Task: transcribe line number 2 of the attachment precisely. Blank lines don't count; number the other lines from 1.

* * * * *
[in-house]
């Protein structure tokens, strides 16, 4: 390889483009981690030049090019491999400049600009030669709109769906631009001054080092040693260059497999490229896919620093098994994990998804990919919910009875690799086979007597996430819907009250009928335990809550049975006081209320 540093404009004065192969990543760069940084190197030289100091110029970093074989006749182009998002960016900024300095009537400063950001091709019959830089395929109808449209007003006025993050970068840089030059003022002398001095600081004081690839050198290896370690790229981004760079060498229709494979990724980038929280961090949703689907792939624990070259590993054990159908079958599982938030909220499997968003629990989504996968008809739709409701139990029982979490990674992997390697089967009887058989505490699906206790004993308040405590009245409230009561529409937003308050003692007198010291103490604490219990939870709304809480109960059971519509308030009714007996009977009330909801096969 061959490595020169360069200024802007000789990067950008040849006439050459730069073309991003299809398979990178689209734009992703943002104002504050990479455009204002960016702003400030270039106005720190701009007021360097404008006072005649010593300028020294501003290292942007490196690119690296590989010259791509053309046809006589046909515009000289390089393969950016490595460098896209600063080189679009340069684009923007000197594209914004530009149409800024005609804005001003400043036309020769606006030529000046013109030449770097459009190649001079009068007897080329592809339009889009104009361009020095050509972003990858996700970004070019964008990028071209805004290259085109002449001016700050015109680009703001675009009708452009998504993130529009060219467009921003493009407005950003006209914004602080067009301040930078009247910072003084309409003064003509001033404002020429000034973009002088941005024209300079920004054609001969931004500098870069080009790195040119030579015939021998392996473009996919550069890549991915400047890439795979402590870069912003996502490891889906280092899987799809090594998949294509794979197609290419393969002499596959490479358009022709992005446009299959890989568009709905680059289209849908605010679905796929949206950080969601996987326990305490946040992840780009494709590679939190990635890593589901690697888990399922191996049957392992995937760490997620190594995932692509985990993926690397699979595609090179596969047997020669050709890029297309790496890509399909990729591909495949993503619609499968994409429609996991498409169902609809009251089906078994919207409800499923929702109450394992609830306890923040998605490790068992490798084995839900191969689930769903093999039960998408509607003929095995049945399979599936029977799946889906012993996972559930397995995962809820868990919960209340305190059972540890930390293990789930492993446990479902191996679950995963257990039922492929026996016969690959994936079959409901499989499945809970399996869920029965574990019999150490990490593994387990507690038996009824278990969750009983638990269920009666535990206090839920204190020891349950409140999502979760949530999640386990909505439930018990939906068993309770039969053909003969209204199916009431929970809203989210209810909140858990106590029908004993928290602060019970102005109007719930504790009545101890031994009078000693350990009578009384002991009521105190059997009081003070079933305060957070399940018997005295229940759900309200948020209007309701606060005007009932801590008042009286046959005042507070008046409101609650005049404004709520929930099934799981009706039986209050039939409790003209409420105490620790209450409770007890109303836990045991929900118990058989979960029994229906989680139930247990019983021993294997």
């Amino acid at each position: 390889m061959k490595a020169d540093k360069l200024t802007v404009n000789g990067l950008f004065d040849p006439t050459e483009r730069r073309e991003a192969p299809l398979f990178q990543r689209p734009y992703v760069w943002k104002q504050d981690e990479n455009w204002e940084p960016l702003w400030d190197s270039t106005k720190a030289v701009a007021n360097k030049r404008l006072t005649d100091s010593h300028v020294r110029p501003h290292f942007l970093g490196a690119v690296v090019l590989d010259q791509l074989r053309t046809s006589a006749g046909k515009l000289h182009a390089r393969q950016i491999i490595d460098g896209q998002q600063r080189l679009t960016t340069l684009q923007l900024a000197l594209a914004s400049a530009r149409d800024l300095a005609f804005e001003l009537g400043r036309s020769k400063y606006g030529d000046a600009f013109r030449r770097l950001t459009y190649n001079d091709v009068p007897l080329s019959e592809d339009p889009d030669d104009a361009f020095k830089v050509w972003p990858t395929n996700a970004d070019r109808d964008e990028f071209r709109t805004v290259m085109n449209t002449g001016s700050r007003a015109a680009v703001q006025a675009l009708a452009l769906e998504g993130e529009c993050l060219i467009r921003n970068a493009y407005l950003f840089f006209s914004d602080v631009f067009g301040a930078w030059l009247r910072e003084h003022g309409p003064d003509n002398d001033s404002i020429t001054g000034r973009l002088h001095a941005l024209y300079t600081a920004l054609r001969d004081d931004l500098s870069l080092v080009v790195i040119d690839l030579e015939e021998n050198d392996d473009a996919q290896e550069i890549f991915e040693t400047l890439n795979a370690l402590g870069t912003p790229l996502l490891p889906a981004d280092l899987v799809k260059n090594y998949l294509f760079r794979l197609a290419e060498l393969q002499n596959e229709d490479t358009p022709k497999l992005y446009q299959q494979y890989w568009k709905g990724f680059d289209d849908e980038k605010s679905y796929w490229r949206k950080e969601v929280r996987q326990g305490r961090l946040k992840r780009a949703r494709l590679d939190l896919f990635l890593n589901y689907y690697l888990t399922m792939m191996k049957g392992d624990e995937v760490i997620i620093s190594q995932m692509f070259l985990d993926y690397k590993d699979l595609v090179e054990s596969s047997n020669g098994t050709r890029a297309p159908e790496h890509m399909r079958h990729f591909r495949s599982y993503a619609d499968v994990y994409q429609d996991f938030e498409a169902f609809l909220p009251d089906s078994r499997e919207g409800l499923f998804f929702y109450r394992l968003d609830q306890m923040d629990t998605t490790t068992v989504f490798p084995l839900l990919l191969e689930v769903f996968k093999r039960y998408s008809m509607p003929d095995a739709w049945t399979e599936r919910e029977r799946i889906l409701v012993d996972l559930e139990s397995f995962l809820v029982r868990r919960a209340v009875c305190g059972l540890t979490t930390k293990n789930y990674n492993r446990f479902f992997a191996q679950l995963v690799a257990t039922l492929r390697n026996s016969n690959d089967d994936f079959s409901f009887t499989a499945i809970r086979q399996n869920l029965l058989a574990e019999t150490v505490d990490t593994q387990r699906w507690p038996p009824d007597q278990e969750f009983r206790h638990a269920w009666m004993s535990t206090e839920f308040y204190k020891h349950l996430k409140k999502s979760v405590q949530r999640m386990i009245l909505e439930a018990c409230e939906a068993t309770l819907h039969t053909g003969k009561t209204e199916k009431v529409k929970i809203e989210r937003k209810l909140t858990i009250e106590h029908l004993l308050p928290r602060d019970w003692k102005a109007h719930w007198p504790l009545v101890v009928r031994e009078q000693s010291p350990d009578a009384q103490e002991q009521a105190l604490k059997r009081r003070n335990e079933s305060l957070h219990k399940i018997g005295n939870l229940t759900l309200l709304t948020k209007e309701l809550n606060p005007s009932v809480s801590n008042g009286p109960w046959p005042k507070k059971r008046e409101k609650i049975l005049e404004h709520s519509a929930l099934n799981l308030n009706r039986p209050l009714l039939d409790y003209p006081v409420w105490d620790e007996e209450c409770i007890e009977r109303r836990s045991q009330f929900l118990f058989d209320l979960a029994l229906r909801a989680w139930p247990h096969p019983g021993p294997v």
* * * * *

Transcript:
């Protein structure tokens, strides 16, 4: 390889483009981690030049090019491999400049600009030669709109769906631009001054080092040693260059497999490229896919620093098994994990998804990919919910009875690799086979007597996430819907009250009928335990809550049975006081209320 540093404009004065192969990543760069940084190197030289100091110029970093074989006749182009998002960016900024300095009537400063950001091709019959830089395929109808449209007003006025993050970068840089030059003022002398001095600081004081690839050198290896370690790229981004760079060498229709494979990724980038929280961090949703689907792939624990070259590993054990159908079958599982938030909220499997968003629990989504996968008809739709409701139990029982979490990674992997390697089967009887058989505490699906206790004993308040405590009245409230009561529409937003308050003692007198010291103490604490219990939870709304809480109960059971519509308030009714007996009977009330909801096969 061959490595020169360069200024802007000789990067950008040849006439050459730069073309991003299809398979990178689209734009992703943002104002504050990479455009204002960016702003400030270039106005720190701009007021360097404008006072005649010593300028020294501003290292942007490196690119690296590989010259791509053309046809006589046909515009000289390089393969950016490595460098896209600063080189679009340069684009923007000197594209914004530009149409800024005609804005001003400043036309020769606006030529000046013109030449770097459009190649001079009068007897080329592809339009889009104009361009020095050509972003990858996700970004070019964008990028071209805004290259085109002449001016700050015109680009703001675009009708452009998504993130529009060219467009921003493009407005950003006209914004602080067009301040930078009247910072003084309409003064003509001033404002020429000034973009002088941005024209300079920004054609001969931004500098870069080009790195040119030579015939021998392996473009996919550069890549991915400047890439795979402590870069912003996502490891889906280092899987799809090594998949294509794979197609290419393969002499596959490479358009022709992005446009299959890989568009709905680059289209849908605010679905796929949206950080969601996987326990305490946040992840780009494709590679939190990635890593589901690697888990399922191996049957392992995937760490997620190594995932692509985990993926690397699979595609090179596969047997020669050709890029297309790496890509399909990729591909495949993503619609499968994409429609996991498409169902609809009251089906078994919207409800499923929702109450394992609830306890923040998605490790068992490798084995839900191969689930769903093999039960998408509607003929095995049945399979599936029977799946889906012993996972559930397995995962809820868990919960209340305190059972540890930390293990789930492993446990479902191996679950995963257990039922492929026996016969690959994936079959409901499989499945809970399996869920029965574990019999150490990490593994387990507690038996009824278990969750009983638990269920009666535990206090839920204190020891349950409140999502979760949530999640386990909505439930018990939906068993309770039969053909003969209204199916009431929970809203989210209810909140858990106590029908004993928290602060019970102005109007719930504790009545101890031994009078000693350990009578009384002991009521105190059997009081003070079933305060957070399940018997005295229940759900309200948020209007309701606060005007009932801590008042009286046959005042507070008046409101609650005049404004709520929930099934799981009706039986209050039939409790003209409420105490620790209450409770007890109303836990045991929900118990058989979960029994229906989680139930247990019983021993294997």